Raising the minimum wage is a flawed strategy for achieving the critically important social objective of raising people out of poverty
As the old saying goes, the road to hell is paved with good intentions. But good intentions alone aren’t enough to justify government policy. Real-world evidence matters.
B.C. Premier John Horgan nonetheless recently announced plans to raise the province’s minimum wage by 34 per cent over four years, from its current hourly rate of $11.35 to $15.20 by 2021. Horgan made clear his good intentions when he spoke of lifting “people out of poverty.”
We certainly applaud this sentiment and share the premier’s goal. Unfortunately, the evidence shows that raising the minimum wage is a flawed strategy for achieving this critically important social objective.
For starters, the minimum wage does a poor job of targeting the people we want to help: the working poor. According to data from Statistics Canada, the vast majority of B.C.’s minimum wage earners don’t live in poverty. In fact, 89 per cent are not part of a low-income household.
While this may sound counterintuitive, it makes sense once you realize that the overwhelming majority of minimum wage earners aren’t the primary or sole earner in their households. They are mostly teenagers or young adults working their first jobs or working part-time while in school. In B.C., 54 per cent of minimum wage earners are under the age of 25, with the vast majority living at home with parents or other relatives.
Another 19 per cent of all minimum-wage earners live with an employed spouse who often earns more than the minimum wage. So even older minimum wage earners tend not to be the sole breadwinners in households.
Thankfully, a single parent struggling to get by on minimum wage is pretty rare – only 2.1 per cent of minimum wage earners are single parents.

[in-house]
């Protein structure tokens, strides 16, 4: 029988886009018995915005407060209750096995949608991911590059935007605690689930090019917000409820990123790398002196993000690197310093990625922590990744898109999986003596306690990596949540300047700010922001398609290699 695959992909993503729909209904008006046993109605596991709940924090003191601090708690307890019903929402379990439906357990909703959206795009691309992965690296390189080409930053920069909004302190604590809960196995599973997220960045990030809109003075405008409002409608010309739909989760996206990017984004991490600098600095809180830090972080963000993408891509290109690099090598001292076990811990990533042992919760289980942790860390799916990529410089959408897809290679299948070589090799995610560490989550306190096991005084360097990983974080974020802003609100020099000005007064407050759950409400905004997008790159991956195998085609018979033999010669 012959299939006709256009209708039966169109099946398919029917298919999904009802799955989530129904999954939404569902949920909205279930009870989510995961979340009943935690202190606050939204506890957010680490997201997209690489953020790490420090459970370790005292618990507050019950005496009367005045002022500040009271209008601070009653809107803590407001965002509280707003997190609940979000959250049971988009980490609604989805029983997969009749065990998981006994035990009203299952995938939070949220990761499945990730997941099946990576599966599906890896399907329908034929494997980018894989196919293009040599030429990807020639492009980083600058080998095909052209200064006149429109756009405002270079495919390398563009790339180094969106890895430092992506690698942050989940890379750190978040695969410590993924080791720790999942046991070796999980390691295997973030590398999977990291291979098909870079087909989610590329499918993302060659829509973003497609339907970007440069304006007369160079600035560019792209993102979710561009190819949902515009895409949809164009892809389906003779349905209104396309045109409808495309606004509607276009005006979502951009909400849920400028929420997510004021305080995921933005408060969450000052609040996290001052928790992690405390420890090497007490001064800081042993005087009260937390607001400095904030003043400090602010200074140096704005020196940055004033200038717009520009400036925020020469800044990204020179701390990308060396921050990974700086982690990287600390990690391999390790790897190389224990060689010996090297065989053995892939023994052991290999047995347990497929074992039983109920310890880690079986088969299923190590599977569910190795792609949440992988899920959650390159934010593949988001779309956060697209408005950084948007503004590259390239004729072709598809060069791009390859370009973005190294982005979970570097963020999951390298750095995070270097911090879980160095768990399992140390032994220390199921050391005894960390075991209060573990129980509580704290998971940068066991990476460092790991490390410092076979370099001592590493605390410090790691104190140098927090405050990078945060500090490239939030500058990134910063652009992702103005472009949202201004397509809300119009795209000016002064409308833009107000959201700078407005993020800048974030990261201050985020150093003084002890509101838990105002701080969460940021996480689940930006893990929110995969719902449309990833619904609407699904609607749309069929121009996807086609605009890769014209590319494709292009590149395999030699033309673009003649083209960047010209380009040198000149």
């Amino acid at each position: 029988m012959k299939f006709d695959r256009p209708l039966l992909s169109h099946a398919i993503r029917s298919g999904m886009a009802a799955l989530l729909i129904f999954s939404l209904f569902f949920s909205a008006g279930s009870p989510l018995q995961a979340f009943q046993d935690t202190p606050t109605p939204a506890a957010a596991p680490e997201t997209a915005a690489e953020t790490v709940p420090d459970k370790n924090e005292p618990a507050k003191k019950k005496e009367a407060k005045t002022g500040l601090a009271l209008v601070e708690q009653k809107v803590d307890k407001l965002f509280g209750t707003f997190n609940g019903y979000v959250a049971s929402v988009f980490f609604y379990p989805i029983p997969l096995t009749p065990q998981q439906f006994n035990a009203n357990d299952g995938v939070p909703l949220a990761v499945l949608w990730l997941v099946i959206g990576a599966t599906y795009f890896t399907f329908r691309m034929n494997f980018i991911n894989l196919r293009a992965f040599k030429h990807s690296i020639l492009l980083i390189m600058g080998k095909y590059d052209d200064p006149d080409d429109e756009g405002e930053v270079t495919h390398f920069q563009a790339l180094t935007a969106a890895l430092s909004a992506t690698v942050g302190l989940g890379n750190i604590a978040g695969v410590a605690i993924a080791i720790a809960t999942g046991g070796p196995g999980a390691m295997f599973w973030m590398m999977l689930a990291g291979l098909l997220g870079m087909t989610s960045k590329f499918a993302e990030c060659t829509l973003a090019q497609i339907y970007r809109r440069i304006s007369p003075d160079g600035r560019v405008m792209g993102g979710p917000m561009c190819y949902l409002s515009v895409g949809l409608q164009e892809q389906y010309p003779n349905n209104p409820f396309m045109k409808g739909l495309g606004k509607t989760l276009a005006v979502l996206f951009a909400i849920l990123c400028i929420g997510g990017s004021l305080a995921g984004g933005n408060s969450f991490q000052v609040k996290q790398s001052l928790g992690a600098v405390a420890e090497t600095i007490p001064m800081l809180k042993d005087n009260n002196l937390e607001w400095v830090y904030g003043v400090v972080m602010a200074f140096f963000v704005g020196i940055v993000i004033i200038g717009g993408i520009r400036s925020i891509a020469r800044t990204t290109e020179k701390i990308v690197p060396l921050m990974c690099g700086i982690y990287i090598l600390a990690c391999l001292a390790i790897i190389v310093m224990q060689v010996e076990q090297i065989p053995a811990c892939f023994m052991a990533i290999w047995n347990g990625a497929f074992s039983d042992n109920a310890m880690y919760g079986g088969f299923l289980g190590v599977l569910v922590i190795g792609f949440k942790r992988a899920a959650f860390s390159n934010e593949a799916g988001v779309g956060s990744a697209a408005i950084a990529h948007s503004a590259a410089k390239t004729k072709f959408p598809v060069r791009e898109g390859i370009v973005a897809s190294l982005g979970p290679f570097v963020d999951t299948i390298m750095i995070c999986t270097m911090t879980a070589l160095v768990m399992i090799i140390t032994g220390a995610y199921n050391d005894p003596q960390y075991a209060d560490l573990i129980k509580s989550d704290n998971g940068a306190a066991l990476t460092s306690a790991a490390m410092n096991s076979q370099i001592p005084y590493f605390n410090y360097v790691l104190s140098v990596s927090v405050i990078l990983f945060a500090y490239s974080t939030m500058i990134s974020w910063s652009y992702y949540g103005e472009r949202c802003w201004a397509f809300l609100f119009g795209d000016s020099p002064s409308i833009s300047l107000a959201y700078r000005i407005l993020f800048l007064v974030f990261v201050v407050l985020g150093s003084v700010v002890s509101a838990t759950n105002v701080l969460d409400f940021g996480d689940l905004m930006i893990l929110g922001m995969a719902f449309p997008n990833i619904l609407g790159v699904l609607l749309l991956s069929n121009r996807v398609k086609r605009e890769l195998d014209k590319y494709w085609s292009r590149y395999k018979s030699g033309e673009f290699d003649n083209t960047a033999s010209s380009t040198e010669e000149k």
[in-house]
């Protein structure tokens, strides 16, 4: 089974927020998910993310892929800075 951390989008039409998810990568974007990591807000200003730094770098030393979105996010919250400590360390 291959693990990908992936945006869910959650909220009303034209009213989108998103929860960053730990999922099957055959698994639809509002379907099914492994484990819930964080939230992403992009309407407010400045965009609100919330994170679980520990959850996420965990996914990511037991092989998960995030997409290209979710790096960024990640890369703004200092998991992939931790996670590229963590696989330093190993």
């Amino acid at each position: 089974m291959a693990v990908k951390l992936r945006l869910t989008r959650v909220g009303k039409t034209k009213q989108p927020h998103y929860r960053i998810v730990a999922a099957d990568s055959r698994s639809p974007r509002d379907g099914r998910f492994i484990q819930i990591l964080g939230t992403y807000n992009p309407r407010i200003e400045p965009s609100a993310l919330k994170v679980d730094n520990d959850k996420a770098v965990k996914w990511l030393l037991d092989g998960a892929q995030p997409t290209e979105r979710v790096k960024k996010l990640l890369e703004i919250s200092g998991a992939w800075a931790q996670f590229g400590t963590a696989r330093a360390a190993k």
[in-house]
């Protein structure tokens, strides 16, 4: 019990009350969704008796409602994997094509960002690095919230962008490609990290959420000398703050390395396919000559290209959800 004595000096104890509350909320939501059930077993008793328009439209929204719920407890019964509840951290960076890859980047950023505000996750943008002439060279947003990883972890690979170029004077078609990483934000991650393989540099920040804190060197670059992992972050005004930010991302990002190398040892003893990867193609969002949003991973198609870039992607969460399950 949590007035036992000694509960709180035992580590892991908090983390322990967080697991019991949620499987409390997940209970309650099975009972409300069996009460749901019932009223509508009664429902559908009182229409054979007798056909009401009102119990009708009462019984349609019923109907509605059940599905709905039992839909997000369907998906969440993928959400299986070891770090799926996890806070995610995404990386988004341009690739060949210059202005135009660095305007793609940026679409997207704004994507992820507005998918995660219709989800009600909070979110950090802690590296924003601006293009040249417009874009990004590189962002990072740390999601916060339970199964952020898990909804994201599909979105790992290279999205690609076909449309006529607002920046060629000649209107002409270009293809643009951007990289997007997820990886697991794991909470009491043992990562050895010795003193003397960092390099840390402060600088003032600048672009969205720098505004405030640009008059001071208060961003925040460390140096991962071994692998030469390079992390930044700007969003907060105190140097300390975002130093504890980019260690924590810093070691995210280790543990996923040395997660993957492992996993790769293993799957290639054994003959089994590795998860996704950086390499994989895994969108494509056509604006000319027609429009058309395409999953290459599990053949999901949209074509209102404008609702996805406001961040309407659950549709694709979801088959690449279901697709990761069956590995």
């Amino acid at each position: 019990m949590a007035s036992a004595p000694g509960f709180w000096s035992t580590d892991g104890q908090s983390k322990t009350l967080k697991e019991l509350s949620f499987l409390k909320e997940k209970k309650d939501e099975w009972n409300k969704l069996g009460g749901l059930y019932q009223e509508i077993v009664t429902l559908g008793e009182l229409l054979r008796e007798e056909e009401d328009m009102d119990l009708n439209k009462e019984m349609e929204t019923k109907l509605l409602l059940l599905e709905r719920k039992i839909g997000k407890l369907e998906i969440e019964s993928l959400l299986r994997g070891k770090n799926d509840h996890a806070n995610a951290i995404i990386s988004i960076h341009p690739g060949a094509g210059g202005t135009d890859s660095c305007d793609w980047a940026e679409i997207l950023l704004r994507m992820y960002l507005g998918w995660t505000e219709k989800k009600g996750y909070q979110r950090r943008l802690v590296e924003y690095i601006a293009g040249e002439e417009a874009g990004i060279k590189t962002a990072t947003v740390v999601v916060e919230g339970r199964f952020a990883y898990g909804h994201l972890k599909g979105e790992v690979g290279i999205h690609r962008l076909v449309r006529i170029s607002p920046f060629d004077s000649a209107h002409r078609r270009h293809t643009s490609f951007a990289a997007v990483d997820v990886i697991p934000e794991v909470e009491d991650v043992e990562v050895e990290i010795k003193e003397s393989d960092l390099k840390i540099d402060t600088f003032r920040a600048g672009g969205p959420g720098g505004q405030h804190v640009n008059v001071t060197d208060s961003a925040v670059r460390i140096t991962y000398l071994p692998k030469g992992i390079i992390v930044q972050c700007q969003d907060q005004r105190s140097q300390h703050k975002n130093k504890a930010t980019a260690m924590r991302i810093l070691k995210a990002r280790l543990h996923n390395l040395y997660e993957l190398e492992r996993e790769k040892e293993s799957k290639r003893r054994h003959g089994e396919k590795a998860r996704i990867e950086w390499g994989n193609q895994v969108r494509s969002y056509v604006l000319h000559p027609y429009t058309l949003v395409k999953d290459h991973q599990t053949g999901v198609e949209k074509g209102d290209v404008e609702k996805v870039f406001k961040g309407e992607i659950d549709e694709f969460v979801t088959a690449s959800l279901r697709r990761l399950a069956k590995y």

The fact that the minimum wage ineffectively targets the working poor helps to explain why Canadian research finds that past hikes have failed to reduce poverty. To the extent that some people do gain, 70 per cent of the income gains go to non-poor households.
In fact, one study found that raising the minimum wage can increase poverty because job losses associated with a higher minimum wage are disproportionately felt by the poor. Specifically, 47 per cent of job losses are felt by the poor or near-poor (those with incomes less than 50 per cent above the low-income threshold).
But the problem is not just that the minimum wage ineffectively targets the working poor. It also makes it harder for less-skilled workers in our society to find work.
When employers are forced to pay higher wages to young workers with little work experience and skills, they tend to cut back on the number of people they employ, work hours, and other forms of compensation such as job training and/or fringe benefits.
In some cases, they pass along the higher labour costs of the minimum wage to their customers in the form of higher prices, which, perversely, has a disproportionate impact on the poor.
Fortunately, there are better policy options available to help the working poor with fewer negative consequences.
The government could help the working poor by topping up their wages.
The Working Income Tax Benefit (WITB), a federal program, represents one important example. First implemented in 2007, the WITB provides a cash subsidy to low-income workers. At a certain point, the WITB begins to phase out with additional income, but only gradually.
The WITB more efficiently increases the income of the working poor without making it harder for employers to hire less-skilled workers.
When it comes to helping the working poor, good intentions aren’t good enough. Evidence should guide policy. Raising the minimum wage doesn’t provide the desired results.
Charles Lammam is director of fiscal studies and Hugh MacIntyre is senior policy analyst at the independent non-partisan Fraser Institute (www.fraserinstitute.org)
By Charles Lammam and Hugh MacIntyre